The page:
Those that belong to the emperor: The morning's first speaker was Vladimir Vapnik, who made fundamental contributions to machine learning from the 1970s through the 1990s. Reading his book The Nature of Statistical Learning Theory is one of the reasons I became a statistician. This was the first time I'd heard him speak. No summary I could give here would do justice to the unique qualities of his presentation.
Those that are trained: Peter Grünwald talked about the role of results which look very much like Bayesian posteriors, but make no sense within the Bayesian ideology, in deriving data-dependent bounds on the regret or risk of predictors. This material drew on the discussion of "luckiness" in his book on The Minimum Description Length Principle. At the risk of distorting his meaning somewhat, I'd say that the idea here is to use a prior or penalty which deliberately introduces a bias towards some part of the model space. The bias stabilizes the predictions, by reducing variance, but the bias isn't so big as to produce horrible results when reality (or the best-approximation-to-reality-within-the-model-space) doesn't line up with the bias. This leads to an Occam-like result because it is very hard to design priors or penalties which obey the Kraft inequality and don't bias the learner towards smaller models --- that don't give first-order Markov chains, for instance, more weight than second-order chains. More exactly, you can design perverse priors like that, but then there are always non-perverse (healthy?) priors which have uniformly tighter performance bounds.
Those drawn with a very fine camel-hair brush: Larry Wasserman talked about the need to pick control settings and how, despite what we keep telling students, we don't really have an entirely satisfactory way of doing this, a point which was graphically illustrated with some instances of cross-validation consistently picking models which were "too large" --- too many variables in Lasso regression, too many edges in graph inference, etc. Part of the problem is that CV error curves typically are asymmetric, with a very sharp drop-off as one gets rid of under-fitting by including more complexity, and then a very shallow rise as complexity increases. Larry hinted st some ideas for taming this, by testing whether an apparent improvement in CV from extra complexity is real, but had no strong solution to offer, and ended up calling for a theory of when and how we should over-smooth.
Those that resemble flies from a distance: Elliott Sober closed out the first day by trying to explicate two examples. The first (one which he spent less time) was why, when two students turn in exactly the same essay, we regard it as more plausible that they both copied from a common source, as opposed to their just happening to produce the exact same string of words. He mentioned Wesley Salmon, and Reichenbach's Common Cause Principle, but not, sadly, "Pierre Menard, Author of Don Quixote". Sober devoted more attention, however, to issues of parsimony in phylogenetics, where one of the most widely used techniques to reconstruct the state of ancestral organisms is to posit the smallest number and size (in some sense) of changes from the ancestor to its descendants, taking into account that some of the descendants may have more recent common ancestors. Thus humans and chimpanzees are more closely related to each other than to gorillas; since humans alone have opposable thumbs, the minimum-parsimony inference is that the common ancestor did not, and thumbs evolved once, rather than being lost on two separate occasions. (Such reasoning is also used, as he said, to figure out what the best tree is, but he focused on the case where the tree is taken as given.) What he mostly addressed is when parsimony, in this sense, ranks hypotheses in the same order as likelihood. (He did not discuss when parsimony leads to accurate inferences.) The conditions needed for parsimony and likelihood to agree are rather complicated and disjunctive, making parsimony seem like a mere short-cut or hack — if you think it should be matching likelihood. He was, however, clear in saying that he didn't think hypotheses should always be evaluated in terms of likelihood alone. He ended by suggesting that "parsimony" or "simplicity" is probably many different things in many different areas of science (safe enough), and that when there is a legitimate preference for parsimony, it can be explained "reductively", in terms of service to some more compelling goal than sheer simplicity.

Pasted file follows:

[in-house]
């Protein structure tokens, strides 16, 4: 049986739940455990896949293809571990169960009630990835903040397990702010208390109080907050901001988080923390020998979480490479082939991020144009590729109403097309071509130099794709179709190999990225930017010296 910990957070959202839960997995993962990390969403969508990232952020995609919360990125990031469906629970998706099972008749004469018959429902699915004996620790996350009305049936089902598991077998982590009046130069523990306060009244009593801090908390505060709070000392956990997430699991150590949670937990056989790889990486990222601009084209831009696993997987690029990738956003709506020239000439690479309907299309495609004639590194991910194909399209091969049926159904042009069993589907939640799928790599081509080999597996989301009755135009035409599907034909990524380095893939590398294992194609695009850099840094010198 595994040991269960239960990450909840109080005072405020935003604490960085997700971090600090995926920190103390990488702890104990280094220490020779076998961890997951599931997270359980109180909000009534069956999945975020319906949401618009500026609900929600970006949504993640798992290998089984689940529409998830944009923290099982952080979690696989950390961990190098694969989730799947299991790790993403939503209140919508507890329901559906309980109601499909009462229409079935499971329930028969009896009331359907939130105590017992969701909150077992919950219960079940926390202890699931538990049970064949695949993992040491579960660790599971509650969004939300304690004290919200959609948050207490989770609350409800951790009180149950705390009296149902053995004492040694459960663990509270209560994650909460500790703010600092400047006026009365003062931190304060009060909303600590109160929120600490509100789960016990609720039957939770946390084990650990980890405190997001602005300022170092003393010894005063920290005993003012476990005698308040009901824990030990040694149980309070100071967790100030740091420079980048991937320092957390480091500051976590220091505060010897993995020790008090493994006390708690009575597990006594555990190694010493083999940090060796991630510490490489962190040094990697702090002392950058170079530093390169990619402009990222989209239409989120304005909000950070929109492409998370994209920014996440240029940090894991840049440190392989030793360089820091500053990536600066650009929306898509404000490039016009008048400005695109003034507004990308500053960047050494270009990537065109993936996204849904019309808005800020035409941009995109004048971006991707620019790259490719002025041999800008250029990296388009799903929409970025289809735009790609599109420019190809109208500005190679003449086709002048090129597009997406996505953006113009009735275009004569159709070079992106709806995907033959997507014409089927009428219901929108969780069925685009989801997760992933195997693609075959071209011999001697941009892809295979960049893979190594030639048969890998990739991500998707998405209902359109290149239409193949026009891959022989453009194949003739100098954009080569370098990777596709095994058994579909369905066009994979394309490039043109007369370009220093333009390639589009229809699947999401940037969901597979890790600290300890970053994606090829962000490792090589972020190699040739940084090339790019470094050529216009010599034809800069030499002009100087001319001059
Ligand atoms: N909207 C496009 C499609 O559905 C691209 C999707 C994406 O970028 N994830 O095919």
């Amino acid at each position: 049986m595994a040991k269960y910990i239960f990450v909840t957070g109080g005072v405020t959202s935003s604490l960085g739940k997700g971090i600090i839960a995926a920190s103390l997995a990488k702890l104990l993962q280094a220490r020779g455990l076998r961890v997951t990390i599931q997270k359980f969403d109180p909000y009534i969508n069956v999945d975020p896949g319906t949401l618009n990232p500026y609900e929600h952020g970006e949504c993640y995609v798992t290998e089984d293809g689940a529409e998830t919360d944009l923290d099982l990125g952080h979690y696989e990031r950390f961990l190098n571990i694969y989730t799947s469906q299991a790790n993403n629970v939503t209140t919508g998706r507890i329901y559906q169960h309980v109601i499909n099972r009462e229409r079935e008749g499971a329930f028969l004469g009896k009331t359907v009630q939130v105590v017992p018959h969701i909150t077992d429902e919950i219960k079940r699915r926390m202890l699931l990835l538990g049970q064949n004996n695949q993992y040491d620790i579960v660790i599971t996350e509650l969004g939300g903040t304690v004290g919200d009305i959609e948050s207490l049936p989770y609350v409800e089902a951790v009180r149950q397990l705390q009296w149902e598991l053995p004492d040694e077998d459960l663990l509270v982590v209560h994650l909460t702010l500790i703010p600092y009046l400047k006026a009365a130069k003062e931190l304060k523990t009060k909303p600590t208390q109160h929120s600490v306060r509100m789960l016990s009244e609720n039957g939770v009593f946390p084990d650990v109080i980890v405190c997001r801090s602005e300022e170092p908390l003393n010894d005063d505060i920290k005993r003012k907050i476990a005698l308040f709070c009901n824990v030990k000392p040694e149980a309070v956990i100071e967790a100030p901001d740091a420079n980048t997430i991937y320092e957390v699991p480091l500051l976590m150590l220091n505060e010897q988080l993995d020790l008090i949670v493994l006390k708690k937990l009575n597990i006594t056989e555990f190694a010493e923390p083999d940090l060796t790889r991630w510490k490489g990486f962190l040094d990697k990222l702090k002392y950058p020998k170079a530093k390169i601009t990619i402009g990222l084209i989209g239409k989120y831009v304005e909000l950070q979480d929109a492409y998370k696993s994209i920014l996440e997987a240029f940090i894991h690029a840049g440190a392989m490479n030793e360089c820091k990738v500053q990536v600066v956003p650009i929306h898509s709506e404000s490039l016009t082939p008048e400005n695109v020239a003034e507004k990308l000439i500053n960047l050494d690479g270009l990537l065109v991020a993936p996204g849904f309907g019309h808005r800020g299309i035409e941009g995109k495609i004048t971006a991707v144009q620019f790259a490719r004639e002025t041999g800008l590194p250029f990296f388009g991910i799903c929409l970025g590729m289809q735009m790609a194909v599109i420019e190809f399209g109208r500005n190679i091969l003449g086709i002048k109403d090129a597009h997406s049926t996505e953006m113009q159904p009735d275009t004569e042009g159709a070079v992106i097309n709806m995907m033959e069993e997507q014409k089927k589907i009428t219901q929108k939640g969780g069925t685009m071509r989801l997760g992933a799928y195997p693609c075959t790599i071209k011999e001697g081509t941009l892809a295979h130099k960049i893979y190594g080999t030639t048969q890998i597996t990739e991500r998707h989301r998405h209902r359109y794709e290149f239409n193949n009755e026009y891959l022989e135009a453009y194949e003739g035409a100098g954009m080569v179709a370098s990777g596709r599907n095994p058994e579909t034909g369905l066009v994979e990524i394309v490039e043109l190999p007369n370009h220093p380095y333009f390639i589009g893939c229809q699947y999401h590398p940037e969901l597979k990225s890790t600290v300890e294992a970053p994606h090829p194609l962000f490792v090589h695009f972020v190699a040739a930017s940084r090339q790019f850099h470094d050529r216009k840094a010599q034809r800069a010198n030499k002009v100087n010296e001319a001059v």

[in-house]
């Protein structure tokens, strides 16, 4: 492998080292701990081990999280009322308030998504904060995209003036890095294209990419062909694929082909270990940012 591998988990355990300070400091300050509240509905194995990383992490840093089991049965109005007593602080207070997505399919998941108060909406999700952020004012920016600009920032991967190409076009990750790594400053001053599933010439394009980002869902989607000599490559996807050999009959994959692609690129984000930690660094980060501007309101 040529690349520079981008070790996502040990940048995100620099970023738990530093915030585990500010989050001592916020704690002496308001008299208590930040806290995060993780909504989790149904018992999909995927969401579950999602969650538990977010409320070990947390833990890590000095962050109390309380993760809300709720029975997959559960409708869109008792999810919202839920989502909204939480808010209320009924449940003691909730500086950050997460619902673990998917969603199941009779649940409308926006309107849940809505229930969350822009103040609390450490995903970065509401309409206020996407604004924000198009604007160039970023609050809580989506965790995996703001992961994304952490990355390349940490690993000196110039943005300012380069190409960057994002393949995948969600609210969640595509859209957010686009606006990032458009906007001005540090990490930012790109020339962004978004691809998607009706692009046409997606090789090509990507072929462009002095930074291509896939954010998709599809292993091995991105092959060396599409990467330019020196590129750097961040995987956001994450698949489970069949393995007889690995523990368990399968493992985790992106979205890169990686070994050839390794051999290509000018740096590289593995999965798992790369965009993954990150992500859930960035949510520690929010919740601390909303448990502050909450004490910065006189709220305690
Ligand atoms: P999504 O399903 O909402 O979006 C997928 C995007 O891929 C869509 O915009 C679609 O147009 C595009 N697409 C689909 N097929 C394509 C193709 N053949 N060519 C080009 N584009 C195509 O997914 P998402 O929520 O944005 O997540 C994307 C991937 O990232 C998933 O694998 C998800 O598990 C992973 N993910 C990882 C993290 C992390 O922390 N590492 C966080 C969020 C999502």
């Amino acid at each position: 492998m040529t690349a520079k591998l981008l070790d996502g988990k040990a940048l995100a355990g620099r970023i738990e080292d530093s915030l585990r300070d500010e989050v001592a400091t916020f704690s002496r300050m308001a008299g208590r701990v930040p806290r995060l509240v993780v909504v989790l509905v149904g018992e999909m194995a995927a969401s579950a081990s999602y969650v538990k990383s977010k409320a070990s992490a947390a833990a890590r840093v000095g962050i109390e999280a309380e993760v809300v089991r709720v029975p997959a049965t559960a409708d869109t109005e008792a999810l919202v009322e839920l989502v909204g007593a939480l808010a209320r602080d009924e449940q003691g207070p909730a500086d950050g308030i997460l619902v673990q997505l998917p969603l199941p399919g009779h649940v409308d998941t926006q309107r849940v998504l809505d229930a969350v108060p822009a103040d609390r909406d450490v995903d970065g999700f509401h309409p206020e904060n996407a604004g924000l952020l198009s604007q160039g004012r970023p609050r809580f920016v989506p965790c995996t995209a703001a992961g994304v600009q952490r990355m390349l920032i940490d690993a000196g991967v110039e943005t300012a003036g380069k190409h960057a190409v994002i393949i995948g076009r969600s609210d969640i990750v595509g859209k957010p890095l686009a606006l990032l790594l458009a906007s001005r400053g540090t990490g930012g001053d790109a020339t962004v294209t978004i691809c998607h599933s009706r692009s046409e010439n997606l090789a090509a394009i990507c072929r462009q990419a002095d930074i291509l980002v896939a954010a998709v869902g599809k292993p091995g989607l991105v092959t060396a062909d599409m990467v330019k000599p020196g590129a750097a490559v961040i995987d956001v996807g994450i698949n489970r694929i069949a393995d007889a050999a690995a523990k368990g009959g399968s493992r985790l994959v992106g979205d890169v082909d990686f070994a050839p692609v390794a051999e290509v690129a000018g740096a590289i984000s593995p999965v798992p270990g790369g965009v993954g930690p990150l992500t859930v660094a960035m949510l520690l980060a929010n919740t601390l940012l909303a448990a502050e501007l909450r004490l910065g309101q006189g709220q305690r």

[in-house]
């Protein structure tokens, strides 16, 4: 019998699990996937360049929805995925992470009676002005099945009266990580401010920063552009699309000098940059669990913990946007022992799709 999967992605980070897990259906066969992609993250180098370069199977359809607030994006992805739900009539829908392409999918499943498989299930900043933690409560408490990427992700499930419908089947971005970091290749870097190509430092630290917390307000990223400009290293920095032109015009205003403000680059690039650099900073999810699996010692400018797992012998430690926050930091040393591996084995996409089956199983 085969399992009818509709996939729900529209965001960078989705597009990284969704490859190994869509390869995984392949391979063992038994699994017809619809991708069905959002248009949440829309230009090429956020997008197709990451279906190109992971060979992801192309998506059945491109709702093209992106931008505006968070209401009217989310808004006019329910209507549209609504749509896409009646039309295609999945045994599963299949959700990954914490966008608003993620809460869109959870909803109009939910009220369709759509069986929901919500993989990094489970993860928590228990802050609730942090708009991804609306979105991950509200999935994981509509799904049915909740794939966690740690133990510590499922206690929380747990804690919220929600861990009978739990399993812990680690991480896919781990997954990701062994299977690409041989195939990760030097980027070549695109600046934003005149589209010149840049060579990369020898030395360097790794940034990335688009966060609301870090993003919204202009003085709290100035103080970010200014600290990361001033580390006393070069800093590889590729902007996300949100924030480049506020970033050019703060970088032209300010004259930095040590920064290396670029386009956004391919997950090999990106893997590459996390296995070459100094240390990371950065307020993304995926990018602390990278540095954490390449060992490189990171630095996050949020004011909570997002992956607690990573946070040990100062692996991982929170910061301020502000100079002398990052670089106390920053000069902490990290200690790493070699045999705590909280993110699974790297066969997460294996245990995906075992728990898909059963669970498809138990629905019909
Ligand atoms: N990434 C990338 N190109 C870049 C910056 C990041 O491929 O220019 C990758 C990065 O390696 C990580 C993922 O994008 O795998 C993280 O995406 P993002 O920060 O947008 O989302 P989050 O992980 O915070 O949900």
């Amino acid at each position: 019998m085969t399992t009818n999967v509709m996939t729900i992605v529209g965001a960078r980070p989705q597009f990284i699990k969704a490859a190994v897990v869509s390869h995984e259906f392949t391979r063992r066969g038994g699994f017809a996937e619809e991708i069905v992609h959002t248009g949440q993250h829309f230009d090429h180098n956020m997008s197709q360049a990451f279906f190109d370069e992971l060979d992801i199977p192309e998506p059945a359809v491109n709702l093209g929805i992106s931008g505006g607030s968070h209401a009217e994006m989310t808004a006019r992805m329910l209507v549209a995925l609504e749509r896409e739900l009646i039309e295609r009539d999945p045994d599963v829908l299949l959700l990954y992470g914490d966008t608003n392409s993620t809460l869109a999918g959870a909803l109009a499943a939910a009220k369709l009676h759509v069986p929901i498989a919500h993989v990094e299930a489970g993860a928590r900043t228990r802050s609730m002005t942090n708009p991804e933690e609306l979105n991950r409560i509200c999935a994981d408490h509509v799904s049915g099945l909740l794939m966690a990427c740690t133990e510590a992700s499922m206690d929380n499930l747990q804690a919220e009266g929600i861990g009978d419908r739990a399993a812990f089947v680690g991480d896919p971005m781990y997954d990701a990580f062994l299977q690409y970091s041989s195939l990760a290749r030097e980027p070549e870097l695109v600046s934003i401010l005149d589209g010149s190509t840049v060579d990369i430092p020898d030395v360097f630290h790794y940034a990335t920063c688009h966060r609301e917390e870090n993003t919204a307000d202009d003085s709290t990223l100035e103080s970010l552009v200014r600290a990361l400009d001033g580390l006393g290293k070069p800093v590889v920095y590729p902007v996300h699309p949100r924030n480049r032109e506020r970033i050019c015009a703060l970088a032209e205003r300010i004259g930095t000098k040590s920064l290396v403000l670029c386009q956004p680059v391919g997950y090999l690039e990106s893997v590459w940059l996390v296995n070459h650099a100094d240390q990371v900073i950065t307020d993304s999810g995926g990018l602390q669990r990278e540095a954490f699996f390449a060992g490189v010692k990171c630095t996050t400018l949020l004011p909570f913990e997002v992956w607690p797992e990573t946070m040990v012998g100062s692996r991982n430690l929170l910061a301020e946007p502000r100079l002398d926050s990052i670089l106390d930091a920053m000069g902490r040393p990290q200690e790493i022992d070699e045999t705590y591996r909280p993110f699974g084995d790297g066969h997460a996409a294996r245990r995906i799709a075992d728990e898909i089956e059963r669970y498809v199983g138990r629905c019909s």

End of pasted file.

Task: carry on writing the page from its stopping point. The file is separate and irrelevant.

Those that are included in this
session classification: optical character
Modeling: The Two Cultures; falsification (in at least two different
senses); at least three different distinctions between "induction" and
of Judgment; instrumentalism; gene expression data;
cross-validation; why all machine learning assumes stationary data; machine
learning results which do not rely on
Fabulous ones, or perhaps stray dogs: classical statisticians (as described by several speakers).
Those that tremble
as if they were mad with eagerness
Role of Ockham's Razor in Knowledge Discovery;
Falsification and future performance
Update, next morning: disentangled some snarled sentences.
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Posted at June 22, 2012 22:27 | permanent link